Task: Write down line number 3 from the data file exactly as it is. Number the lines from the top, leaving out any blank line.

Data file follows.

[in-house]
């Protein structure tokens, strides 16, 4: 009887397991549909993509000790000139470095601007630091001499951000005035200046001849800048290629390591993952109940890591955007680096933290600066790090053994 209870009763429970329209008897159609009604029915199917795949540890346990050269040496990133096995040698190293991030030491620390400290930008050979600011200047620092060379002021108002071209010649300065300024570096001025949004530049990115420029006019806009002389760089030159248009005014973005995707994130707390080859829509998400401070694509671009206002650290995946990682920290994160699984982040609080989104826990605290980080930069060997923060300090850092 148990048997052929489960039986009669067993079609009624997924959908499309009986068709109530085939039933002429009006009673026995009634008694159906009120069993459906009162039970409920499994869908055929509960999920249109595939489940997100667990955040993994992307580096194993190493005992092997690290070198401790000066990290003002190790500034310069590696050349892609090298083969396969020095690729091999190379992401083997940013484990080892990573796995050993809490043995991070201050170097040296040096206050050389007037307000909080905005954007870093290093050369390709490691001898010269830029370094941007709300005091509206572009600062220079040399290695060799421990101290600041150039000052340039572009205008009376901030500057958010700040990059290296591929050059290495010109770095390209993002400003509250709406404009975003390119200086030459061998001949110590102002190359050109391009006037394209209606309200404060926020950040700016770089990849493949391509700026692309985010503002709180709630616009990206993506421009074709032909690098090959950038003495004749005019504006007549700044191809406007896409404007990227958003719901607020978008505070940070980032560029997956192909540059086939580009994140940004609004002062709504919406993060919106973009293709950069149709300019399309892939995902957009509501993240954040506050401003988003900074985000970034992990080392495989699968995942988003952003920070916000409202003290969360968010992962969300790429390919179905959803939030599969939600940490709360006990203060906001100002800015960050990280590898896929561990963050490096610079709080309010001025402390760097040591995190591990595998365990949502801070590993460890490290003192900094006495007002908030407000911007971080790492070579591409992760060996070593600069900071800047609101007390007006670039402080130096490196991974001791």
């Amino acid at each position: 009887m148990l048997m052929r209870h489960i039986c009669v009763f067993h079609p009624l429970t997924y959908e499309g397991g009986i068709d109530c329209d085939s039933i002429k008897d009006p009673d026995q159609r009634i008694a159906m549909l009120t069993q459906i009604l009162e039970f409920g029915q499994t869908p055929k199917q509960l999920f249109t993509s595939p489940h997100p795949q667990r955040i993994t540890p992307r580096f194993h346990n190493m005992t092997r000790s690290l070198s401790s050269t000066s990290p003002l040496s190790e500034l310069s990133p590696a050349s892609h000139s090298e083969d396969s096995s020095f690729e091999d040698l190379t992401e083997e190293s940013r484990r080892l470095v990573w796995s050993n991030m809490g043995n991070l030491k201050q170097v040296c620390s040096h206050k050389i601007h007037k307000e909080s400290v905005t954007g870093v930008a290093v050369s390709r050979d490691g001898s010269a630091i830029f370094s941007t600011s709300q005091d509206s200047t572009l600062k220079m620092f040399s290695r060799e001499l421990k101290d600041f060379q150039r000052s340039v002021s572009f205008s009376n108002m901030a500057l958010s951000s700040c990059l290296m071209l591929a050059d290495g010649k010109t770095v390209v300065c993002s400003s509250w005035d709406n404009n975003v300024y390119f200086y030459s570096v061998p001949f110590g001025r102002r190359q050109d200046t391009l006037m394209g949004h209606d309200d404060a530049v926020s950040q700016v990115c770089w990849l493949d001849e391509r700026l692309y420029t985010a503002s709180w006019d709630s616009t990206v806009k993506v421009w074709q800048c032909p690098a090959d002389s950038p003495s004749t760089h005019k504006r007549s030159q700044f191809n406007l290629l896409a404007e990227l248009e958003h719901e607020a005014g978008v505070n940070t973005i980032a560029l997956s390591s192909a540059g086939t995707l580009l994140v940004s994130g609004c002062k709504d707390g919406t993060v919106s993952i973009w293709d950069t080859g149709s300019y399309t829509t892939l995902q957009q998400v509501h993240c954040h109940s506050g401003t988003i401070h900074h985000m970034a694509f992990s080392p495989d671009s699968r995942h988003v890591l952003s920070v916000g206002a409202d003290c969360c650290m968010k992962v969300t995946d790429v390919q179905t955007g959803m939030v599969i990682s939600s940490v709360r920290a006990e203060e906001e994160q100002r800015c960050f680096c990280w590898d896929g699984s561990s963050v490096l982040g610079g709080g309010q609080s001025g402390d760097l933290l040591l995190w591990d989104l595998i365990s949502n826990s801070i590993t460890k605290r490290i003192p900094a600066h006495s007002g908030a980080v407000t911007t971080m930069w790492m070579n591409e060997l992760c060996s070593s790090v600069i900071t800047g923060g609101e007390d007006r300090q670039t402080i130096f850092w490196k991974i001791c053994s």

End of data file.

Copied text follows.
């Amino acid at each position: 009887m148990l048997m052929r209870h489960i039986c009669v009763f067993h079609p009624l429970t997924y959908e499309g397991g009986i068709d109530c329209d085939s039933i002429k008897d009006p009673d026995q159609r009634i008694a159906m549909l009120t069993q459906i009604l009162e039970f409920g029915q499994t869908p055929k199917q509960l999920f249109t993509s595939p489940h997100p795949q667990r955040i993994t540890p992307r580096f194993h346990n190493m005992t092997r000790s690290l070198s401790s050269t000066s990290p003002l040496s190790e500034l310069s990133p590696a050349s892609h000139s090298e083969d396969s096995s020095f690729e091999d040698l190379t992401e083997e190293s940013r484990r080892l470095v990573w796995s050993n991030m809490g043995n991070l030491k201050q170097v040296c620390s040096h206050k050389i601007h007037k307000e909080s400290v905005t954007g870093v930008a290093v050369s390709r050979d490691g001898s010269a630091i830029f370094s941007t600011s709300q005091d509206s200047t572009l600062k220079m620092f040399s290695r060799e001499l421990k101290d600041f060379q150039r000052s340039v002021s572009f205008s009376n108002m901030a500057l958010s951000s700040c990059l290296m071209l591929a050059d290495g010649k010109t770095v390209v300065c993002s400003s509250w005035d709406n404009n975003v300024y390119f200086y030459s570096v061998p001949f110590g001025r102002r190359q050109d200046t391009l006037m394209g949004h209606d309200d404060a530049v926020s950040q700016v990115c770089w990849l493949d001849e391509r700026l692309y420029t985010a503002s709180w006019d709630s616009t990206v806009k993506v421009w074709q800048c032909p690098a090959d002389s950038p003495s004749t760089h005019k504006r007549s030159q700044f191809n406007l290629l896409a404007e990227l248009e958003h719901e607020a005014g978008v505070n940070t973005i980032a560029l997956s390591s192909a540059g086939t995707l580009l994140v940004s994130g609004c002062k709504d707390g919406t993060v919106s993952i973009w293709d950069t080859g149709s300019y399309t829509t892939l995902q957009q998400v509501h993240c954040h109940s506050g401003t988003i401070h900074h985000m970034a694509f992990s080392p495989d671009s699968r995942h988003v890591l952003s920070v916000g206002a409202d003290c969360c650290m968010k992962v969300t995946d790429v390919q179905t955007g959803m939030v599969i990682s939600s940490v709360r920290a006990e203060e906001e994160q100002r800015c960050f680096c990280w590898d896929g699984s561990s963050v490096l982040g610079g709080g309010q609080s001025g402390d760097l933290l040591l995190w591990d989104l595998i365990s949502n826990s801070i590993t460890k605290r490290i003192p900094a600066h006495s007002g908030a980080v407000t911007t971080m930069w790492m070579n591409e060997l992760c060996s070593s790090v600069i900071t800047g923060g609101e007390d007006r300090q670039t402080i130096f850092w490196k991974i001791c053994s």